National wage agreements with a private-sector aspect may re-emerge, given the current social costs of capitalism (the “cost-of-living crisis”). Within the CPI contributors have put forward hostile assessments of wage agreements—see Jimmy Doran, “Social partnership? No, thanks” (Socialist Voice, July 2020) or “Talk given by Graham Harrington from the Communist Party of Ireland at the Kranthi Commemoration in Dublin, 17 May 2022”.
However, these assessments over-estimate the negative effects of national wage agreements on working-class power.
Take wage restraint. Real wages increased under wage agreements, although in the 1990s, because of wage-restraint biases, the increase fell below the productivity rate. Without the wage-restraint element, pay increases for private-sector workers, particularly in the foreign-owned sector, could have been higher in the absence of national wage agreements.
However, the absence of incremental wage relativity gains in a capitalist context is not decisive for establishing working-class power. Local bargaining—no matter how militant—faces similar wage-restraint pressures, just at a different scale. If we consider the 2000s, wage increases outstripped productivity. Facing squeezed surplus value, employers (driven by the increased costs of reproducing Irish labour power) became less committed to wage agreements as the benefits disappeared.
So, on wages at least, the reality of wage agreements is not outright “class betrayal.”
Turning to density, decline is well known, but it preceded partnership, and continued in its absence. Membership, however, increased during the social partnership era, suggesting that workers saw continued value in unions. In the early 1990s the membership decline of the pre-partnership age stopped, and membership stayed more or less constant. During the second half of the decade, membership increased. By 2000, unions had reversed the membership losses of the 1980s. Membership levels reached a record.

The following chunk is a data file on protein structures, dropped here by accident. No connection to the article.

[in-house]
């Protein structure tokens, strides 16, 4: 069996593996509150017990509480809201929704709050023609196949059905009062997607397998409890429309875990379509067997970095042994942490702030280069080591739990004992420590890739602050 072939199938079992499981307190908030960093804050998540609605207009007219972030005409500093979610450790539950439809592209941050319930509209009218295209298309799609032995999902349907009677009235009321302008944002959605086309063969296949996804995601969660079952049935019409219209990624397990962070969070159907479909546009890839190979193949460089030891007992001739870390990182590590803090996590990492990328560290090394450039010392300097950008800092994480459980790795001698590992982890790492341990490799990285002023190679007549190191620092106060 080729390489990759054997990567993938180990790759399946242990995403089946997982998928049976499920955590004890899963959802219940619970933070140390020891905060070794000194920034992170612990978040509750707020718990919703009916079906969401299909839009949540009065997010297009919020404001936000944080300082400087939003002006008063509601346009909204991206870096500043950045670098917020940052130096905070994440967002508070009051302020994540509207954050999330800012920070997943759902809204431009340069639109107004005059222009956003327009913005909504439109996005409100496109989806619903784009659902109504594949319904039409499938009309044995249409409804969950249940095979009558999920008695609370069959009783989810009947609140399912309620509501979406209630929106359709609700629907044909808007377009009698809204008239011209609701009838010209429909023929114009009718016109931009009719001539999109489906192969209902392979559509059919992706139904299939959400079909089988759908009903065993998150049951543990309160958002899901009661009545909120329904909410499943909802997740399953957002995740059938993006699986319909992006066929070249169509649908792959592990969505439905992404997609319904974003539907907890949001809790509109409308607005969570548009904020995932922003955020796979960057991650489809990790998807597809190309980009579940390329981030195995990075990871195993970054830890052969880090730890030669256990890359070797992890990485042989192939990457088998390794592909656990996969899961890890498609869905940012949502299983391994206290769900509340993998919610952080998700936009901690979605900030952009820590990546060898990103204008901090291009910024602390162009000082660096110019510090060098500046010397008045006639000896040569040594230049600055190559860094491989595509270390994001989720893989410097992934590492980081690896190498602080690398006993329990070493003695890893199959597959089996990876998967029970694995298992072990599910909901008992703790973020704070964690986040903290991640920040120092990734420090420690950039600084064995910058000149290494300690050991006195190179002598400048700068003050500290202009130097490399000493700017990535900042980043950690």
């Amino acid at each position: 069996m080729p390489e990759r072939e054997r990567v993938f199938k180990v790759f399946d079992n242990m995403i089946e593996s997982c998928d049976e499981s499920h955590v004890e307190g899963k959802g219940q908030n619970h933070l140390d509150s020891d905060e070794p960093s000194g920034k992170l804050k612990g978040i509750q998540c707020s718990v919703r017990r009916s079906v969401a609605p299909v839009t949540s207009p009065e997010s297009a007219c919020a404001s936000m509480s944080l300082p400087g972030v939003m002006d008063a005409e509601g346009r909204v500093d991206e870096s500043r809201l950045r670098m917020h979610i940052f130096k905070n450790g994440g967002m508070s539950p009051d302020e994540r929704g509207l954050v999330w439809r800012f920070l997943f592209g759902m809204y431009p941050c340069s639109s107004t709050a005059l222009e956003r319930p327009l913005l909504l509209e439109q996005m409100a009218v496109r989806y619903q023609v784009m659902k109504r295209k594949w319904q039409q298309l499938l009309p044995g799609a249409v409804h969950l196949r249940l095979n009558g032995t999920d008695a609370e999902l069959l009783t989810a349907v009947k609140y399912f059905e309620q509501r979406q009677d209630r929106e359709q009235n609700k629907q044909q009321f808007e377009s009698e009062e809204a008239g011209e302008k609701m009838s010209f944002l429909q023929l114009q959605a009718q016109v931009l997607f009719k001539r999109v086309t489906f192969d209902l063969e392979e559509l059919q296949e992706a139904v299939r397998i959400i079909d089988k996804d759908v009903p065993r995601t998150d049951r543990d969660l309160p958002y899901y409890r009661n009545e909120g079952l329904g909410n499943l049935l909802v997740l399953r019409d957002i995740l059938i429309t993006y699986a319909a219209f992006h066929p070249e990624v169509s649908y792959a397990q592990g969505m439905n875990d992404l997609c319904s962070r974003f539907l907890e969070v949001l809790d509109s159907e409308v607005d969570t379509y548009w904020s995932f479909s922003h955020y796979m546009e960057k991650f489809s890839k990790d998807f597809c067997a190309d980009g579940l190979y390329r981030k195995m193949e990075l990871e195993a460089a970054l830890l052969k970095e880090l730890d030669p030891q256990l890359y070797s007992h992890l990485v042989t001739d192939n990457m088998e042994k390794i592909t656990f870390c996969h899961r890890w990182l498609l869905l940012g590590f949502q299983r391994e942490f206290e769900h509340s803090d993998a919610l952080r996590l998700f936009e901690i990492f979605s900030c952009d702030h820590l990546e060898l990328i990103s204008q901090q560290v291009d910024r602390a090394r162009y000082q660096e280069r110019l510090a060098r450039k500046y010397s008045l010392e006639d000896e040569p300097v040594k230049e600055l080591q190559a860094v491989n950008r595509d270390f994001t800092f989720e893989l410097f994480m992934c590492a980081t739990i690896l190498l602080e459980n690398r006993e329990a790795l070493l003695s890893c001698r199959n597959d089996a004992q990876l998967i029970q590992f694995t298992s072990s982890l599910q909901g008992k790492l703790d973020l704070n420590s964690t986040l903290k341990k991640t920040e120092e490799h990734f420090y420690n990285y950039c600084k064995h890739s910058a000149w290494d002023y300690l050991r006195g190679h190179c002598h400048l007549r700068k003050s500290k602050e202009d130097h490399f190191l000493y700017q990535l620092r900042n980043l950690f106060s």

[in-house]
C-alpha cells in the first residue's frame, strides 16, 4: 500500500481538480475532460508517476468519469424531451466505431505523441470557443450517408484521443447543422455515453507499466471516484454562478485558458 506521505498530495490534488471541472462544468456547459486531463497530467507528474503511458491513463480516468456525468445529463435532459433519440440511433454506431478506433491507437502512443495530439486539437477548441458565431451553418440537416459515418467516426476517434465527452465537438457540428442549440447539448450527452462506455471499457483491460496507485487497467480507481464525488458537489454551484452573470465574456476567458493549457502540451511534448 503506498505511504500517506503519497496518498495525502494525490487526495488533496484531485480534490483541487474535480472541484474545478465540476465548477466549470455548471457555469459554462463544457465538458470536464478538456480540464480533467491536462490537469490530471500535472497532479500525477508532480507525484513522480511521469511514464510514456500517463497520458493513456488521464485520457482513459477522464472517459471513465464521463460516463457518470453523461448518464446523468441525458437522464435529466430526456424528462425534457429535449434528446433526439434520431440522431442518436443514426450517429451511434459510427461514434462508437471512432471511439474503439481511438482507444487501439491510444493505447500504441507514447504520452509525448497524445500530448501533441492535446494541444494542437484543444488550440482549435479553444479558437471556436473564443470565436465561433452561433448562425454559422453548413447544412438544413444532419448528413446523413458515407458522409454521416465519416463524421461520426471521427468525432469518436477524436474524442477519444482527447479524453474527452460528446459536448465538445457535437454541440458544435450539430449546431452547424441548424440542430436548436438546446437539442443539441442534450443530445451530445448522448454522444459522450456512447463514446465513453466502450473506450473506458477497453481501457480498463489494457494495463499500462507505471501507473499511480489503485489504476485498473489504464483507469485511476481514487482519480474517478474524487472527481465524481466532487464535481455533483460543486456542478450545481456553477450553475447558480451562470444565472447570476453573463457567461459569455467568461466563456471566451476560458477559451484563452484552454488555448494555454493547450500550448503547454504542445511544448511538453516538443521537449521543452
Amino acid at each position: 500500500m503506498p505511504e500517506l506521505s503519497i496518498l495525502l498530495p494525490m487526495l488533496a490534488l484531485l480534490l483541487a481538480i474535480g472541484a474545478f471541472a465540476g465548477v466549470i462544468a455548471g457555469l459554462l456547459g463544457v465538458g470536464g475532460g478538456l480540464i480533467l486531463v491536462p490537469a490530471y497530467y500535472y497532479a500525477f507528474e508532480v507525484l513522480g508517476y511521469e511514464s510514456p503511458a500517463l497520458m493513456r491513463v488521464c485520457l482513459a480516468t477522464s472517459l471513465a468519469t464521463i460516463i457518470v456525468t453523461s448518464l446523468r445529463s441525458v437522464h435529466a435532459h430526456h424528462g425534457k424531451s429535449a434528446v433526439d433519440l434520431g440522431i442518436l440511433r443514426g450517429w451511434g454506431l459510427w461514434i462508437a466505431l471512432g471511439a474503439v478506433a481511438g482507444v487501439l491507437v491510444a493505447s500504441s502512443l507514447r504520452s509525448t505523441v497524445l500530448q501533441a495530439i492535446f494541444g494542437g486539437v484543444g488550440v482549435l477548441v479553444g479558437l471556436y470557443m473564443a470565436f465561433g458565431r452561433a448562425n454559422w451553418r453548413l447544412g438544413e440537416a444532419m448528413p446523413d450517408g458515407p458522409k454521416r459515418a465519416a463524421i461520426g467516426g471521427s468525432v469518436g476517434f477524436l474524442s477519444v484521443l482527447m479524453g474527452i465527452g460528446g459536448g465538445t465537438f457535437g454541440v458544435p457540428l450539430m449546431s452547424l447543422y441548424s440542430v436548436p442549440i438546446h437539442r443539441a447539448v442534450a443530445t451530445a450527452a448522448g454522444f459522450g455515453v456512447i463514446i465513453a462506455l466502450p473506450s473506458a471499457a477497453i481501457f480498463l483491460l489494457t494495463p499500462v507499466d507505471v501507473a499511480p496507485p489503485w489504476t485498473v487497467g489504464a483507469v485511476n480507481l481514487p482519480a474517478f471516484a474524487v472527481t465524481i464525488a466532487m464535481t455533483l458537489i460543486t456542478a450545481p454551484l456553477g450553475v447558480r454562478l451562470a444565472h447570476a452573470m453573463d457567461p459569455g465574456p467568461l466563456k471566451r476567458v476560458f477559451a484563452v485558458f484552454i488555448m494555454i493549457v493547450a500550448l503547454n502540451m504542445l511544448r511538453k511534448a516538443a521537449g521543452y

However, increases in trade union membership did not keep pace with overall employment growth. That is derived, however, from shifting capital accumulation patterns and labour market effects, not partnership.
Consider strike trends. This also reflects structural patterns, but one observation is relevant: Ireland experienced two periods of significant increases in working days lost in the 1990s from industrial action in the run-up to new national agreements. That evidence suggests that unions could turn on the tap of industrial action among their members when they felt it warranted and feasible. Strike decline is independent of partnership, and the reality is more complex than leaders becoming “pacified.”
The partnership era also saw a turn to organising in the 2000s: the creation of the Organising Unit within SIPTU and the generalised push for collective bargaining rights. The Industrial Relations Acts (2001–2004)—secured by means of partnership—did create a credible amount of union activity in the non-union sector, delivering some modest results before the Supreme Court judgement of 2007. So, the reality of unions under partnership is more nuanced than demobilisation.
In sum, partnership was not the obstacle to developing working-class power that some imagine: it is the institutional structure of the capitalist economy and the political organisation of workers that matter, not the wage-bargaining level at which unions pivot. Indeed national wage agreements could hypothetically offer advantages: could not shop stewards use the economies of scale generated by wage agreements to turn their energy to local job control issues, for example?
The problem with social partnership in the Irish context is that union engagement derives from a position of structural weakness (and a comfortable public-sector orientation and limited aspirations). Unions have not either been able (or desired?) to use national wage agreements to entrench workers’ collective power institutionally. Instead, Irish unions go for the easier option of selling percentage wage increments to members.
Perhaps a better exchange for wage restraint than tax cuts is expanded job protections for workers, rendering them less dependent on individual employers? or creating substantial collective rights? or securing laws to support more significant encroachments on managerial autonomy in deploying labour-power?
Of course an alternative is to inflict a Sharon Graham-style “inflation-busting” wage-bargaining campaign locally instead. That strategy (despite its high-risk, high-cost basis) shows initial promise in providing immediate gains, at least in well-unionised establishments, although we need more evidence on a range of benchmarks to assess the full effects. Militant economism could expand union membership (although figures from Unite from 2020 to date show aggregate decline).
Militant economism cannot circumvent the capitalist problem of inflation by individual pay deals at the firm level. Inflation is a political question that requires us to address capitalist social relations of production.